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Pure virtual functions or function pointers for C++?

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Are there advantages to using function pointers over a pure virtual function in a class? I remember some articles stating to stay away from pure virtual functions due to the overhead of calling them. I can’t imagine it being very much but this article had some good information comparing the two. http://www.eventhelix.com/RealtimeMantra/Basics/ComparingCPPAndCPerformance2.htm

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virtual functions are one of the most central features of C++. If you're not going to use them, you should be using C. Use the virtual functions, that's why they're there.

-me

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Virtual functions are generally implemented using function pointers, or (in complicated cases) something simpler than function pointers. So it would be very strange for virtual functions to be slower than function pointers, but sometimes they'll be faster. In any case, it's extremely unlikely that there will be a significant performance hit from either one.

Member function pointers in C++ are badly designed and surprisingly complicated under the hood. Unless you are specifically using delegates, don't touch them with a ten foot pole.

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You likely read that virtual functions are SLOW on the xbox360. Which is true. Otherwise, don't worry about speed until you've profiled.

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Quote:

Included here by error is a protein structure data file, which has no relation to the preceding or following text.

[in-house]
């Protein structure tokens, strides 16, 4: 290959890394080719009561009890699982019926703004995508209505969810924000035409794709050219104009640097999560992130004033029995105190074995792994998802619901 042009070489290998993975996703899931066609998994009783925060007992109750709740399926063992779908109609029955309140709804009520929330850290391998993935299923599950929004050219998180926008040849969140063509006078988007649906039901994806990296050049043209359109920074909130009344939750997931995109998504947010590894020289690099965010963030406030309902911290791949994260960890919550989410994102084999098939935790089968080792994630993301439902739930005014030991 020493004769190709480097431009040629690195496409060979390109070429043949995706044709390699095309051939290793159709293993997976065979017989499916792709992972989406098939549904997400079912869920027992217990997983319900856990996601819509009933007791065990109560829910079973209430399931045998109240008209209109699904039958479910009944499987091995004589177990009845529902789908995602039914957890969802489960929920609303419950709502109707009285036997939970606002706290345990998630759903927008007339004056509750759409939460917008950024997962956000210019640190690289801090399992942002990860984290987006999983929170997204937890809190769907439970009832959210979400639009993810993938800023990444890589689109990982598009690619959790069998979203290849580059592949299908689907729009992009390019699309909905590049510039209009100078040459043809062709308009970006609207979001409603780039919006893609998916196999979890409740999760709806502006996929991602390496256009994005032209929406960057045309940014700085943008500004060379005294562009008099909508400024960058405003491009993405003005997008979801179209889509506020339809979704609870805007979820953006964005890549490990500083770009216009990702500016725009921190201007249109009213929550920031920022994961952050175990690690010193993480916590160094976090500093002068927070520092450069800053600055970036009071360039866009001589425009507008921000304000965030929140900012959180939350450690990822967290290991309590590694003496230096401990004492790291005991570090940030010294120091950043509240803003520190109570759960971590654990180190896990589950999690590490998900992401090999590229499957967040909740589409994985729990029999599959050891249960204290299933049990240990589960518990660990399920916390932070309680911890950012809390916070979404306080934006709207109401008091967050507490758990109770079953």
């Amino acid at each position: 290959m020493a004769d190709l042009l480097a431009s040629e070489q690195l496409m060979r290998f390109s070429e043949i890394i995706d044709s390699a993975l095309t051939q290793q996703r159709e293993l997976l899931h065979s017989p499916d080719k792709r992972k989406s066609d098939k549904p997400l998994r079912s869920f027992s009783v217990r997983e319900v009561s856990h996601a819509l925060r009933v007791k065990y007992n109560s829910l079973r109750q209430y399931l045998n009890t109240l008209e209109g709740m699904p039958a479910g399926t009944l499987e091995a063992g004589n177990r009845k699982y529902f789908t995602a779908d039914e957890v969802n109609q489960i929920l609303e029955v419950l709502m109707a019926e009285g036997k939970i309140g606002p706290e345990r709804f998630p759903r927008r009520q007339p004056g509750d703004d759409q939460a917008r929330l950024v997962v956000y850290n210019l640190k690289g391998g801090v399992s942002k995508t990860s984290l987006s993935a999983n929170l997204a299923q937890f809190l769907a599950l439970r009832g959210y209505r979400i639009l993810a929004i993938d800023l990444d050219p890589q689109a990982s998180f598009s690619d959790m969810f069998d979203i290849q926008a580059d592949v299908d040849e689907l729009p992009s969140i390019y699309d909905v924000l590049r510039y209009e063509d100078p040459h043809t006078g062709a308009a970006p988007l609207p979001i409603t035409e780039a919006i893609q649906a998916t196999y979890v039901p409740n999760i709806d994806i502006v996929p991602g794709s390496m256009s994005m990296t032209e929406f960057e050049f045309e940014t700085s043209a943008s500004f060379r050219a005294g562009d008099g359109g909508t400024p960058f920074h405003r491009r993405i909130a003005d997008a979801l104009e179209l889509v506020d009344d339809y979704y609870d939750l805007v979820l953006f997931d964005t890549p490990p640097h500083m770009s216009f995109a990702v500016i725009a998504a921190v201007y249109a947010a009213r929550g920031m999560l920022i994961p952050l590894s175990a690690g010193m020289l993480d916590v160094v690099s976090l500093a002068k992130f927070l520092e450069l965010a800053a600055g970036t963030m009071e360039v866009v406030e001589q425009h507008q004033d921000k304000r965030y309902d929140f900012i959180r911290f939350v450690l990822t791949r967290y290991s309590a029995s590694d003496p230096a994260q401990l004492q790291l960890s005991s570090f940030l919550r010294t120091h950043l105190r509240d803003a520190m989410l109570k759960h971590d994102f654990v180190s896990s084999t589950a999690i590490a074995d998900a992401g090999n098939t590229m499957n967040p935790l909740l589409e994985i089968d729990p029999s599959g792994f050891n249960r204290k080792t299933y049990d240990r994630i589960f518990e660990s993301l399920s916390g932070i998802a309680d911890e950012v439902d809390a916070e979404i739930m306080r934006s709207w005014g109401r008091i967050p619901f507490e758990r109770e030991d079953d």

Original post by Mike2343
You likely read that virtual functions are SLOW on the xbox360. Which is true.

Er... what's your point? Again, virtual functions are implemented using function pointers. The pipeline stall and potential icache miss from virtual function calls will also occur with function pointers. (Besides, which, "slow" is relative; if you're only doing a few thousand virtual calls per frame, the slowdown will be unnoticeable even if you miss the cache each time.)

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Quote:
Original post by Palidine
virtual functions are one of the most central features of C++. If you're not going to use them, you should be using C. Use the virtual functions, that's why they're there.

-me


Templates make for a very good alternative to virtual functions in some circumstances.

But as always, use the right tool for the job. The proverbial shiny new hammer, and all that.

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Quote:
Original post by Sneftel
Er... what's your point? Again, virtual functions are implemented using function pointers. The pipeline stall and potential icache miss from virtual function calls will also occur with function pointers.


Yeah, exactly. What's slow about them on the 360 is that they generally incur a cache miss which incurs a load-hit-stall; on the 360 that takes ~500 cycles or so. But you can't get polymorphic functionality without that stall.

All you're saying is that "on the 360, polymorphism is slow no matter how it's implemented". However, it's the correct tool for many instances of logic. Everything in programming is a trade-off; it all just comes down to knowing when a given tool is the correct one.

-me

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